Earlier this year, I spent precious moments with 50 Pebbles in the Pond authors and remarkable writers at Christine Kloser’s Transformational Author’s Retreat. Not only did we tell our stories, we deeply shared our dreams, hopes and vulnerabilities. By speaking of what we had experienced, what we had come through as well as how we transform our lives, we created community.
Entwined in Bo Eason’s Personal Story Event, I enjoyed the “Tell us the 10 Coolest Things About You” exercise and the Timed Storytelling exercise. Facing the man across from me, I have three minutes to tell my story. Moving down the line with two minutes for my story of vision recovery and migraine relief, I talk faster trying to massage more syllables into the ticking seconds. Moving again. One minute. My tongue can’t go faster, my heart must choose the words with the most impact. I look at each story in the 300 pages I prepared to be here. If I knew I had only one minute to have a positive impact on you, what story would I tell? What offering of myself will have the greatest healing impact?In Writing Down the Bones, Natalie Goldberg explores, “it takes a while for our experience to sift through our consciousness. It is hard to write about being in love in the midst of a mad love affair. We have no perspective. It’s not yet in our body.” Writing, telling, talking and listening I gain perspective. I share my voice so you and I and others may live better — see more clearly.
In Matrix Energetics, the Experience, developed by Richard Bartlett, I use two points to explore the particles of experience, mine and yours. I feel into the waves of possibilities, tapping into the quantum physics field to find the story of change, of healing, of vibrancy. I mentally time-travel forward and backward to exploring how the story of the past can change and how the story of the future can develop. Photons and sounds moving all in the service of quality of life, of creative expression, and of love and light.
I am the master of what I create. There are no victims here, as I tell my life, grateful for the experiences, sharing what I have learned, sharing what can to help another on their journey, sharing the ways we can journey together in peace and joy.Q: If you could share just one piece of wisdom about storytelling with readers, what would it be?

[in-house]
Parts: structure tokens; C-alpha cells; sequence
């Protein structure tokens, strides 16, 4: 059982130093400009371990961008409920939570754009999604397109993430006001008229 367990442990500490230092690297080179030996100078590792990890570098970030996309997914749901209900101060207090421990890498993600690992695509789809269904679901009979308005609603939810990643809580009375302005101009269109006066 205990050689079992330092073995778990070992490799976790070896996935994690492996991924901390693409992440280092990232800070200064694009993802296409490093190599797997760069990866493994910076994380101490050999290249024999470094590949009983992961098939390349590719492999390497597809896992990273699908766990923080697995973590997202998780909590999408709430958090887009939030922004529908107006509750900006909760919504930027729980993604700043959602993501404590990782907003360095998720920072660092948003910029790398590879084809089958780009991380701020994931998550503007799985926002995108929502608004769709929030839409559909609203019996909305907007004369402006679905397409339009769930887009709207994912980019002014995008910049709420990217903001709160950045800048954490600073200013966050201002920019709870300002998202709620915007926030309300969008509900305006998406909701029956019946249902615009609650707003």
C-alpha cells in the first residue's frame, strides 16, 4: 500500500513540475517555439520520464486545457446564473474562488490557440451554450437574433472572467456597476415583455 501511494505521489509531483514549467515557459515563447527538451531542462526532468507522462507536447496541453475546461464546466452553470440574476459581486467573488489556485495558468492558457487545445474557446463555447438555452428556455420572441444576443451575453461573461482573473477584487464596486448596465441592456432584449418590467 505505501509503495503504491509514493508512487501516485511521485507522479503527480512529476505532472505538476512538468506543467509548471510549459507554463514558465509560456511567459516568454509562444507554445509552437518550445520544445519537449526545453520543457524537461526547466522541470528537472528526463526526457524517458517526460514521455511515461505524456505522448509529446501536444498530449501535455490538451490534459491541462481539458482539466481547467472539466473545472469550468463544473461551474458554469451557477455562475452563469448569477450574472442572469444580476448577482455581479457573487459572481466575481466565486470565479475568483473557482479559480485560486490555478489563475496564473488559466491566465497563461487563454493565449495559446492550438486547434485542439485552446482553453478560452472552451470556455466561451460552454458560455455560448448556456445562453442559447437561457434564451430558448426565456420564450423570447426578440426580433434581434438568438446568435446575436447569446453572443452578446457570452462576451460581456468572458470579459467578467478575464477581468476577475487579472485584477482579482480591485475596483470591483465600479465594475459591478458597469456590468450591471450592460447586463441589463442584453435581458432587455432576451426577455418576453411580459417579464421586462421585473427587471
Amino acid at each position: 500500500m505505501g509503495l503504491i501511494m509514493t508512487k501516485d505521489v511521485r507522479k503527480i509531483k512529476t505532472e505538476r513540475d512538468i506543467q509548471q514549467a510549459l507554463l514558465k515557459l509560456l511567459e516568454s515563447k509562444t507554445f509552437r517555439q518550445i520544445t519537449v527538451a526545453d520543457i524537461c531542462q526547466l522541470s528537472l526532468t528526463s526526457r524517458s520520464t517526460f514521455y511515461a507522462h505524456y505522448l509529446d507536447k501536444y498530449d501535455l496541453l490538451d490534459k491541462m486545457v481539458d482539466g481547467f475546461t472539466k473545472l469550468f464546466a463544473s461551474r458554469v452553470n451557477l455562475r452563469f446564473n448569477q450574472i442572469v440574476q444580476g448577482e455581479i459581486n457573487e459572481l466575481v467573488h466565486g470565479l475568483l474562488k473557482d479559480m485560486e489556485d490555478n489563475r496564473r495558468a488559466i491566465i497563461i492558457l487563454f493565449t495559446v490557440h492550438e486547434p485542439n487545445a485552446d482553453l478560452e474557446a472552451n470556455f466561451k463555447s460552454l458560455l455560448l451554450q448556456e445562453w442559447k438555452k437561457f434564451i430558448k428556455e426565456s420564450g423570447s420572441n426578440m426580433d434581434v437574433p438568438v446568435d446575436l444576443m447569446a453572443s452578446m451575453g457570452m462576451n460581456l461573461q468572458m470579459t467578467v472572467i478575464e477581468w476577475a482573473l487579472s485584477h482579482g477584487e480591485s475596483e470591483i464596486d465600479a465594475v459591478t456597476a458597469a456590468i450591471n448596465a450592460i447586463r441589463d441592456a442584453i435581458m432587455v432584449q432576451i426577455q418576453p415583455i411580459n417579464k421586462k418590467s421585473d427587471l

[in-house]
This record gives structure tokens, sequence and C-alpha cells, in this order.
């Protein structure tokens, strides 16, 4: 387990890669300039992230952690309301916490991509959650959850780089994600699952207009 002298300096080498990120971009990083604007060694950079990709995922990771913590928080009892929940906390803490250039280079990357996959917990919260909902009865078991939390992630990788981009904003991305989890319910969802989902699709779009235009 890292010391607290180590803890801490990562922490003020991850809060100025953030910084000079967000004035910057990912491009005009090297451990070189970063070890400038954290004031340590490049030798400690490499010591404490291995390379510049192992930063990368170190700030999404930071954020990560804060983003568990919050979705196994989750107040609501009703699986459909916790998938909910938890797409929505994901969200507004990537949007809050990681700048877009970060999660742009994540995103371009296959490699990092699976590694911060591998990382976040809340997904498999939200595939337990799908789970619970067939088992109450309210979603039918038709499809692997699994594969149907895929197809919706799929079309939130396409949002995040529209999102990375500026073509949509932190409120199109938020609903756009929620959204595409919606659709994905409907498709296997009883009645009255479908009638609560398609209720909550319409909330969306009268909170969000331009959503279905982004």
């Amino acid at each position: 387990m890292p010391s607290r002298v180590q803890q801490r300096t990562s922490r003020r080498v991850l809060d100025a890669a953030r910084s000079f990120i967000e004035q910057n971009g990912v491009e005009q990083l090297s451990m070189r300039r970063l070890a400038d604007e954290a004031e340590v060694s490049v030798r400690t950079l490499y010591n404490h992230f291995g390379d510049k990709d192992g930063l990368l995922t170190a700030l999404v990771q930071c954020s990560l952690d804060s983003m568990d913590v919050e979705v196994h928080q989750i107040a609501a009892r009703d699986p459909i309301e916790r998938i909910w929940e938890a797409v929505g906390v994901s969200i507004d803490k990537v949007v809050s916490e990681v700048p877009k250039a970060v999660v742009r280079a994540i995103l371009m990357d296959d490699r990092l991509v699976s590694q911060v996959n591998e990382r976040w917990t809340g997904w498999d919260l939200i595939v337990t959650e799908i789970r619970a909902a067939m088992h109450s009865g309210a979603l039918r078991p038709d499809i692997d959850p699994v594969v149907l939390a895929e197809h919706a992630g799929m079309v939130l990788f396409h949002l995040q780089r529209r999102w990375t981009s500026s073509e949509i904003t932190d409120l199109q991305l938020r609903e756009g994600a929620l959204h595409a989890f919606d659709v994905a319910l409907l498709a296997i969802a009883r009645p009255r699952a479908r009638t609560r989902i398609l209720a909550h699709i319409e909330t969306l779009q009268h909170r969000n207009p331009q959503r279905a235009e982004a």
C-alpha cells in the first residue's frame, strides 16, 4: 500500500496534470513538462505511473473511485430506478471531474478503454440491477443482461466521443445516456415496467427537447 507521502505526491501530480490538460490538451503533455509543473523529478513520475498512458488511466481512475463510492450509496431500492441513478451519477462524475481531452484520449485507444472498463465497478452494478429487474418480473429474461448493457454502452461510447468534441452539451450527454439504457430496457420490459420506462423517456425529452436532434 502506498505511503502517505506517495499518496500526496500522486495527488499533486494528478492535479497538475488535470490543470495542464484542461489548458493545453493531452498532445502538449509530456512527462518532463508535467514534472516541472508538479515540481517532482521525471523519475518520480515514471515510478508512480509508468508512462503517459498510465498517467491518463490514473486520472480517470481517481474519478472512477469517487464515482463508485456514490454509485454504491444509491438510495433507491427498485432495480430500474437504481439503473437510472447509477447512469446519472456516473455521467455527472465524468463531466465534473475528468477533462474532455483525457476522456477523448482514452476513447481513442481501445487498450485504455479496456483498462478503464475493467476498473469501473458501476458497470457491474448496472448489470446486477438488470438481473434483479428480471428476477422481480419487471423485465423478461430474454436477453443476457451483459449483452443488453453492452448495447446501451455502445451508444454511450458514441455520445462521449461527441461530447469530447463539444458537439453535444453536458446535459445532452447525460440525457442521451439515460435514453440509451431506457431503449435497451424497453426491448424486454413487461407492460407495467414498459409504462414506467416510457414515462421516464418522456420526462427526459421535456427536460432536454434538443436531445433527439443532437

Q: The placebo effect is the result of storytelling. It is the story the patients tells themselves about the benefit of a particular substance or treatment. It is the story the doctor, researcher or healthcare practitioner tells the patient about their future, about their recovery. Are they believable? Does the way they tell the story of healing benefit the patient or does it create a nosebo effect?
The nosebo effect is when you believe something bad will happen as a result of a substance or treatment. When a doctor tells someone with cancer they have six months to live, I believe he or she is using storytelling to curse the person. The power of clinical stories should not be taken lightly.
In one of my favorite movies, The Last Holiday, Queen Latifah’s character is told she will die from a brain tumor, and there is nothing she can do. She sets off to spend all her money doing things she has always wanted to do but didn’t take the money or time. It turns out she was misdiagnosed. The movie is really about how a person living fully, passionately, holding nothing back can do amazing things.
Here is a poem I wrote about the placebo effect in my own life.
Controlling the Uncontrollable
Only nothing is nothing: placebo
psychology plays in your electric brain
physiologic effect in my blazing body
is not nothing
Only the placebo effect
white coat scientists mock my alternatives
You feel better, pain-free
She dances stronger, hips flexible
Tottering becomes balance,
a credit to all powerful placebo
I can live with that, I am good with that
Nosebo, placebo telling me I am, I have
a wicked genetic condition
Saying there is nothing
I can do anything
This is not okay!
Alternative medicine solutions
genes without change
better vision than 40
Seeing the pattern of flow
Avoiding the car accident by a hair.
Placebo storied pattern recognition
new stories as every cell listens
telling hopeless doctors
I see you, placebo my eye.